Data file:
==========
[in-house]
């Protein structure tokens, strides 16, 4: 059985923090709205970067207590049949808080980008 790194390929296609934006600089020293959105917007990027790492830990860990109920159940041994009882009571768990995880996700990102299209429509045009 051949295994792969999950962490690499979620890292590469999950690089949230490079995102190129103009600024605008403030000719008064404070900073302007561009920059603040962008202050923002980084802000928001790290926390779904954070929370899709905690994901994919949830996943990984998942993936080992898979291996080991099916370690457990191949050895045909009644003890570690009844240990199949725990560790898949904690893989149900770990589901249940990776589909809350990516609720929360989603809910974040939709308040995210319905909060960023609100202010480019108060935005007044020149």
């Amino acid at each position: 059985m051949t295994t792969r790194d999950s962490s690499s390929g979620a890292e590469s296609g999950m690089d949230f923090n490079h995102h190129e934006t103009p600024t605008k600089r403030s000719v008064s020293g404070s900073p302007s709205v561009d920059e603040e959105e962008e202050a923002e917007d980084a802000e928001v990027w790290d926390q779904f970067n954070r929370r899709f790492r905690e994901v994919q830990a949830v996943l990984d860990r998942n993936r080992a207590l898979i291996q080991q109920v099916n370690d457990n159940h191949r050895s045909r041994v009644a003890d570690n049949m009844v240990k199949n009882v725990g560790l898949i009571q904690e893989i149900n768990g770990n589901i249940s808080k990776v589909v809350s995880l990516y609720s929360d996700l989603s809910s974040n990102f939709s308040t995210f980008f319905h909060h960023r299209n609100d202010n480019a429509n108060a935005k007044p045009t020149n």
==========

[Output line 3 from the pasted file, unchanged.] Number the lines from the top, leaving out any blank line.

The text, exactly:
């Amino acid at each position: 059985m051949t295994t792969r790194d999950s962490s690499s390929g979620a890292e590469s296609g999950m690089d949230f923090n490079h995102h190129e934006t103009p600024t605008k600089r403030s000719v008064s020293g404070s900073p302007s709205v561009d920059e603040e959105e962008e202050a923002e917007d980084a802000e928001v990027w790290d926390q779904f970067n954070r929370r899709f790492r905690e994901v994919q830990a949830v996943l990984d860990r998942n993936r080992a207590l898979i291996q080991q109920v099916n370690d457990n159940h191949r050895s045909r041994v009644a003890d570690n049949m009844v240990k199949n009882v725990g560790l898949i009571q904690e893989i149900n768990g770990n589901i249940s808080k990776v589909v809350s995880l990516y609720s929360d996700l989603s809910s974040n990102f939709s308040t995210f980008f319905h909060h960023r299209n609100d202010n480019a429509n108060a935005k007044p045009t020149n």